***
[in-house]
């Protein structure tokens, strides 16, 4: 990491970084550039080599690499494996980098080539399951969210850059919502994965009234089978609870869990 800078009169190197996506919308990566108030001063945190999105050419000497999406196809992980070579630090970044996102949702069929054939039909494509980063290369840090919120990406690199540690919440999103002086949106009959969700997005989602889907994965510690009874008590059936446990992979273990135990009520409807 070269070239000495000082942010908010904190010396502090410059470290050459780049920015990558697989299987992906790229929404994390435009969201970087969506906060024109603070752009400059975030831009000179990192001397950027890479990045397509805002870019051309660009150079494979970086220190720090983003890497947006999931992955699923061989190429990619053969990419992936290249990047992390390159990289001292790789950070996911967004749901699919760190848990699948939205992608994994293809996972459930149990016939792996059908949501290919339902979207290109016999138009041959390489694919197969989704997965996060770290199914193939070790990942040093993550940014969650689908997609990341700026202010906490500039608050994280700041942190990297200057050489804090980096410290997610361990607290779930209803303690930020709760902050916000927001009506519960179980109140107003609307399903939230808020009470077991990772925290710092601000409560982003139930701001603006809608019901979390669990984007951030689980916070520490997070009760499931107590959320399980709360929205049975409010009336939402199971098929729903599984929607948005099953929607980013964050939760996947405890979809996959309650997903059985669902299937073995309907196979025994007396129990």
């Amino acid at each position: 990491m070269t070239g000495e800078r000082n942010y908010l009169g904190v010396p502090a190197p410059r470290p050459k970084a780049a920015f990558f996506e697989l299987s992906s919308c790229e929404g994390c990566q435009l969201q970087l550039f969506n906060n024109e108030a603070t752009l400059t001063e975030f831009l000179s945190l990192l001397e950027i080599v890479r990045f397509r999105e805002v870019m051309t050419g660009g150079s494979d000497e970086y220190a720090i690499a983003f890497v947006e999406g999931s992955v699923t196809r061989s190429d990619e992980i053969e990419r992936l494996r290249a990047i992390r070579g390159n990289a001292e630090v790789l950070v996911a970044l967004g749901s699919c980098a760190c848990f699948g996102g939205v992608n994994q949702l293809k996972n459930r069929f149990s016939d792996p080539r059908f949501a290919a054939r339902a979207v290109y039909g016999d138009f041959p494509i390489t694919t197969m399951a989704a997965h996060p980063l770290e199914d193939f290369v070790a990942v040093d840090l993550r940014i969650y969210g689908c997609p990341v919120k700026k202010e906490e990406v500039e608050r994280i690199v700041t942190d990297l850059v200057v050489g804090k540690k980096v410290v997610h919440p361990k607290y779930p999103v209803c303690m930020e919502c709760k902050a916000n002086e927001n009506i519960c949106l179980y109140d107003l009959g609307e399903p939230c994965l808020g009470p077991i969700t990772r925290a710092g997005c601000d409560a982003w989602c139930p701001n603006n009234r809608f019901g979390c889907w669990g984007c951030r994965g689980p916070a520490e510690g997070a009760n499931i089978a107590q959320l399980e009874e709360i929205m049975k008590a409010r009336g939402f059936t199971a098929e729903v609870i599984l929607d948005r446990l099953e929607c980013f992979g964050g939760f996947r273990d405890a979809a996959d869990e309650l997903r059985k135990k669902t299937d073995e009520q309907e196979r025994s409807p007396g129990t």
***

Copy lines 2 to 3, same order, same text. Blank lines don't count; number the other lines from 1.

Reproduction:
């Protein structure tokens, strides 16, 4: 990491970084550039080599690499494996980098080539399951969210850059919502994965009234089978609870869990 800078009169190197996506919308990566108030001063945190999105050419000497999406196809992980070579630090970044996102949702069929054939039909494509980063290369840090919120990406690199540690919440999103002086949106009959969700997005989602889907994965510690009874008590059936446990992979273990135990009520409807 070269070239000495000082942010908010904190010396502090410059470290050459780049920015990558697989299987992906790229929404994390435009969201970087969506906060024109603070752009400059975030831009000179990192001397950027890479990045397509805002870019051309660009150079494979970086220190720090983003890497947006999931992955699923061989190429990619053969990419992936290249990047992390390159990289001292790789950070996911967004749901699919760190848990699948939205992608994994293809996972459930149990016939792996059908949501290919339902979207290109016999138009041959390489694919197969989704997965996060770290199914193939070790990942040093993550940014969650689908997609990341700026202010906490500039608050994280700041942190990297200057050489804090980096410290997610361990607290779930209803303690930020709760902050916000927001009506519960179980109140107003609307399903939230808020009470077991990772925290710092601000409560982003139930701001603006809608019901979390669990984007951030689980916070520490997070009760499931107590959320399980709360929205049975409010009336939402199971098929729903599984929607948005099953929607980013964050939760996947405890979809996959309650997903059985669902299937073995309907196979025994007396129990």
């Amino acid at each position: 990491m070269t070239g000495e800078r000082n942010y908010l009169g904190v010396p502090a190197p410059r470290p050459k970084a780049a920015f990558f996506e697989l299987s992906s919308c790229e929404g994390c990566q435009l969201q970087l550039f969506n906060n024109e108030a603070t752009l400059t001063e975030f831009l000179s945190l990192l001397e950027i080599v890479r990045f397509r999105e805002v870019m051309t050419g660009g150079s494979d000497e970086y220190a720090i690499a983003f890497v947006e999406g999931s992955v699923t196809r061989s190429d990619e992980i053969e990419r992936l494996r290249a990047i992390r070579g390159n990289a001292e630090v790789l950070v996911a970044l967004g749901s699919c980098a760190c848990f699948g996102g939205v992608n994994q949702l293809k996972n459930r069929f149990s016939d792996p080539r059908f949501a290919a054939r339902a979207v290109y039909g016999d138009f041959p494509i390489t694919t197969m399951a989704a997965h996060p980063l770290e199914d193939f290369v070790a990942v040093d840090l993550r940014i969650y969210g689908c997609p990341v919120k700026k202010e906490e990406v500039e608050r994280i690199v700041t942190d990297l850059v200057v050489g804090k540690k980096v410290v997610h919440p361990k607290y779930p999103v209803c303690m930020e919502c709760k902050a916000n002086e927001n009506i519960c949106l179980y109140d107003l009959g609307e399903p939230c994965l808020g009470p077991i969700t990772r925290a710092g997005c601000d409560a982003w989602c139930p701001n603006n009234r809608f019901g979390c889907w669990g984007c951030r994965g689980p916070a520490e510690g997070a009760n499931i089978a107590q959320l399980e009874e709360i929205m049975k008590a409010r009336g939402f059936t199971a098929e729903v609870i599984l929607d948005r446990l099953e929607c980013f992979g964050g939760f996947r273990d405890a979809a996959d869990e309650l997903r059985k135990k669902t299937d073995e009520q309907e196979r025994s409807p007396g129990t």